The names, led by veteran activist John Rew, say they are being forced to use other reinsurers in the Lloyd's market who are overcharging them, a claim strongly denied by Lloyd's last night. Mr Rew, a founder of the Association of Lloyd's Members, wants to raise an initial pounds 600,000 from 13,006 affected names to look at the possibility of forming a self-help syndicate.
He believes that orphaned names, with a combined stamp capacity of almost pounds 1bn, are being overcharged by as much as pounds 120m by some specialist Lloyd's reinsurers. But a Lloyd's spokesman said: "We do not think that the [overcharging] figures stand up. The names are using the commercial market and there is plenty of competition there."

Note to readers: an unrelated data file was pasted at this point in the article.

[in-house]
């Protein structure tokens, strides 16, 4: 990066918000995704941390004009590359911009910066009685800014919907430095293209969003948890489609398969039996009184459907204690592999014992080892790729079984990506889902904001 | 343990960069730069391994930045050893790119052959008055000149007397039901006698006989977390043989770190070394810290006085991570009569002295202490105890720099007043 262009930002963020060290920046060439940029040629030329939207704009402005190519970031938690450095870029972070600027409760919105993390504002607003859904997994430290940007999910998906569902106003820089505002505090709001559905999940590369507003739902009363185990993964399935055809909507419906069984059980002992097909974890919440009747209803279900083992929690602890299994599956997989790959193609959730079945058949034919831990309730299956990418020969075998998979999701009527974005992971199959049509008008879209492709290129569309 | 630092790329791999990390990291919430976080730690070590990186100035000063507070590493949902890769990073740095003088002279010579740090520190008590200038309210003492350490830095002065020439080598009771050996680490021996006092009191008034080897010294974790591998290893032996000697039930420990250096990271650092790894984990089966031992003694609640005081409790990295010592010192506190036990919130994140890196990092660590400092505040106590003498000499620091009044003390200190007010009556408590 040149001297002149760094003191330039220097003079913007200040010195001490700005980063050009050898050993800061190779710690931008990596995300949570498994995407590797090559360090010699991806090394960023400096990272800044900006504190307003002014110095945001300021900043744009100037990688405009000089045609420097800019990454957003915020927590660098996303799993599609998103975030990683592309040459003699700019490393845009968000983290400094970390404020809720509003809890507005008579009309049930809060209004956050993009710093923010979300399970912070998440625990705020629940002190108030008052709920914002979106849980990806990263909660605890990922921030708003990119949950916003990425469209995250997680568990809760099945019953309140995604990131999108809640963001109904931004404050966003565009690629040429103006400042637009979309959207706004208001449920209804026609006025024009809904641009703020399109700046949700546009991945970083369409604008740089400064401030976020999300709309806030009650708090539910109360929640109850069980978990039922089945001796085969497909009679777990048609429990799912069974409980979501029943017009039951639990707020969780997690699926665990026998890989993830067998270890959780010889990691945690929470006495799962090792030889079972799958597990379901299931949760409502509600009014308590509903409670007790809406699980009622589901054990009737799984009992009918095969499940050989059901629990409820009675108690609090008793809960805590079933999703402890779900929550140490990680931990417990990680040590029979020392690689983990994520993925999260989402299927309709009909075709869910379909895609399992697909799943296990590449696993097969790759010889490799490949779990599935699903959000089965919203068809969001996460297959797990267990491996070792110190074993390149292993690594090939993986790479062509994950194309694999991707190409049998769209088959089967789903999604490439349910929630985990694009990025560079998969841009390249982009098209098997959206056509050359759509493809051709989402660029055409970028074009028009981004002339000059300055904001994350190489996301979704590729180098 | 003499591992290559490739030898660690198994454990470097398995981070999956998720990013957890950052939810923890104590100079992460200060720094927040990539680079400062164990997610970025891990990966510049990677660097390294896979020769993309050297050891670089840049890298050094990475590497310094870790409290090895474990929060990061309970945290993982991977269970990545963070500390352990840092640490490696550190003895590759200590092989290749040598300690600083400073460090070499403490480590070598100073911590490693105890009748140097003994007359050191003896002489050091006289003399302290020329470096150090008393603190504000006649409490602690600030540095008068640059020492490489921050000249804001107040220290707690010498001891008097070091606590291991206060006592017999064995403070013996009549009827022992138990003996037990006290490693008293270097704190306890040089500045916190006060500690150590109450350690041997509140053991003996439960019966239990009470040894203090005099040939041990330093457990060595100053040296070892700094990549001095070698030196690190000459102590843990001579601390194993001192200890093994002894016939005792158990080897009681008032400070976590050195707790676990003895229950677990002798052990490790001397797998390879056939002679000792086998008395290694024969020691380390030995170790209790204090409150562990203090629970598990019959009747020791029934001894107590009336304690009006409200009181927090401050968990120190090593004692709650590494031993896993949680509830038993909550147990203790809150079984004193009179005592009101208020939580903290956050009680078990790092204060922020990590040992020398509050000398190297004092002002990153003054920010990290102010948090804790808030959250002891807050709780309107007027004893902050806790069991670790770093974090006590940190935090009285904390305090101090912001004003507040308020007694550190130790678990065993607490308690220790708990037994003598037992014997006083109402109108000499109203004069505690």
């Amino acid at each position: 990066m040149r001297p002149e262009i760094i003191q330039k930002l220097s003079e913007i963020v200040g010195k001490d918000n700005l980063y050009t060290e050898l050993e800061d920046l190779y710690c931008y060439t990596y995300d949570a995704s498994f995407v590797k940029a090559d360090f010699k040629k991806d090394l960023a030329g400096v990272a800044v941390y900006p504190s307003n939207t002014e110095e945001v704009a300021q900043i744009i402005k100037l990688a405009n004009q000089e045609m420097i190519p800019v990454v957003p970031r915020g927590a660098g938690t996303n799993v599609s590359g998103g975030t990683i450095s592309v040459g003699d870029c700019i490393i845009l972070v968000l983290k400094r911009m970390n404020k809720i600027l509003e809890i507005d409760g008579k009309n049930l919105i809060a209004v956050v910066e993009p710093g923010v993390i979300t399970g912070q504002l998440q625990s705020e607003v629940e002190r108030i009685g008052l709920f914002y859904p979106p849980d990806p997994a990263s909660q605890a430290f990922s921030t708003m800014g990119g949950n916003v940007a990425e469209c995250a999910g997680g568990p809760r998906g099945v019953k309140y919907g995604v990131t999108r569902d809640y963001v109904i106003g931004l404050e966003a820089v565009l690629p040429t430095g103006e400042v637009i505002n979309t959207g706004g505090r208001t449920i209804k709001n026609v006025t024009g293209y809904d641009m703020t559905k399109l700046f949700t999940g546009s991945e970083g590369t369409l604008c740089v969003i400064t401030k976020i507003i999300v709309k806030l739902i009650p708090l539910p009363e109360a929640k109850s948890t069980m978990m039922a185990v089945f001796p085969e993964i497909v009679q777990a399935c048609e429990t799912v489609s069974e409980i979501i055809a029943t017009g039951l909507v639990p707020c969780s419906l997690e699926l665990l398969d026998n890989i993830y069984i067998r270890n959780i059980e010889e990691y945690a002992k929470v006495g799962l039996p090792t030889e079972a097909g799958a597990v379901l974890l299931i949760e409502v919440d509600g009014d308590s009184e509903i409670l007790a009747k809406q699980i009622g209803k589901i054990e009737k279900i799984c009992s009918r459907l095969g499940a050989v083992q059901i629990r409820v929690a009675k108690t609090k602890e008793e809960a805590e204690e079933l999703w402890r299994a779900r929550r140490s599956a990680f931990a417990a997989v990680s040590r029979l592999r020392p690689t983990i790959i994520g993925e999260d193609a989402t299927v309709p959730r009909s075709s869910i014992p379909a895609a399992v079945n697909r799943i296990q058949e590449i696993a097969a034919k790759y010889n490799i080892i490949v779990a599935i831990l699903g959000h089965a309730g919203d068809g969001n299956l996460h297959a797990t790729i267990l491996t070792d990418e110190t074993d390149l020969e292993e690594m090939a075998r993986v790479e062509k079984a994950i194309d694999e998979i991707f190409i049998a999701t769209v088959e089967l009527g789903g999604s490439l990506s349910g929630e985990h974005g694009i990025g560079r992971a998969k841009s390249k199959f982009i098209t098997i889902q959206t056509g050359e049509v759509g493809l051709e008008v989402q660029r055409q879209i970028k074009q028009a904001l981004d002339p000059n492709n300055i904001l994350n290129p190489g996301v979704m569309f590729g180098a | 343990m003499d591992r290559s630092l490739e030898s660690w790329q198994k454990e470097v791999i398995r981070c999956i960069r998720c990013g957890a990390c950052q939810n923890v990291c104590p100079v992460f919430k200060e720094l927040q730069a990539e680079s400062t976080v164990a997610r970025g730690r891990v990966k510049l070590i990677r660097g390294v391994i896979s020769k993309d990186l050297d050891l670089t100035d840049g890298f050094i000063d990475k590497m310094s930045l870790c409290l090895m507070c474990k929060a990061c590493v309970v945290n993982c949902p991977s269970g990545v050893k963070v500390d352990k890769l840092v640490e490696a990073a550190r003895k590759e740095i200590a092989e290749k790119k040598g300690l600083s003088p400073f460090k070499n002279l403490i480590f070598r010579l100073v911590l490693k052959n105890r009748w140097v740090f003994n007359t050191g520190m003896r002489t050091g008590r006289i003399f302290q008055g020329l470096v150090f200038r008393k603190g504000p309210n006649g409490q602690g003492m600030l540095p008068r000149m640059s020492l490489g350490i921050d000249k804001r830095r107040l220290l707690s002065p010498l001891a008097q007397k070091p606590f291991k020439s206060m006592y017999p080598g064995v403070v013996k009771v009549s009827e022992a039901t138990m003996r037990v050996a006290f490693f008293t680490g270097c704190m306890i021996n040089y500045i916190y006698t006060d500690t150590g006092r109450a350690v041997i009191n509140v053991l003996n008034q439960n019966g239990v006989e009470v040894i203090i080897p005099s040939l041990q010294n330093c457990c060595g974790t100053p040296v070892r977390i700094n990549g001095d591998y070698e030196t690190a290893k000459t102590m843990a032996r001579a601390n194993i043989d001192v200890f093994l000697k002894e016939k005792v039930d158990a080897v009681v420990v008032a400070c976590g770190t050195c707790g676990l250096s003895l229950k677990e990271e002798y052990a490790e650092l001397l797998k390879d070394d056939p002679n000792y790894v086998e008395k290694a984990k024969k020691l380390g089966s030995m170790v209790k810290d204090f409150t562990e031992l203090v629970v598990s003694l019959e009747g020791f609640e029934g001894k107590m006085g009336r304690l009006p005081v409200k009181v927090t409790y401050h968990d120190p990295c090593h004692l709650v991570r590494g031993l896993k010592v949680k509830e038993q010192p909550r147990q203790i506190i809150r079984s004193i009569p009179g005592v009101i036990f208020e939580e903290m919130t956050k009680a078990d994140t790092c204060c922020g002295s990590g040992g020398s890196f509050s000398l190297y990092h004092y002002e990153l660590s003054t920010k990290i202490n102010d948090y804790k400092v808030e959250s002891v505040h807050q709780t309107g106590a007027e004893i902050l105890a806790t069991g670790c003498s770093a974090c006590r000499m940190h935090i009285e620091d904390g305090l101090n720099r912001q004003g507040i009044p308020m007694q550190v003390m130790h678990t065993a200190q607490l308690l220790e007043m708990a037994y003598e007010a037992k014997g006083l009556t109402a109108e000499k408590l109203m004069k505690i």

And he questioned the viability of the proposed new venture: "Superficially it looks a good idea but how feasible it is I do not know. The largest syndicates currently have stamp capacity of pounds 250m."
At least half of the 13,000 names have ceased trading in the Lloyd's market, leading Mr Rew to conclude that up to pounds 450m of deposits could be locked up in the system. Lloyd's requires 100 per cent of stamp capacity to be backed by deposit. None of the names can formally leave Lloyd's until their 1993 and 1994 open years are closed. Under Lloyd's rules, they can only obtain reinsurance via another Lloyd's vehicle.
The 13,000 names have been wooed by several Lloyd's syndicates, such as 1227, managed by Octavian and backed by Terra Nova Bermuda.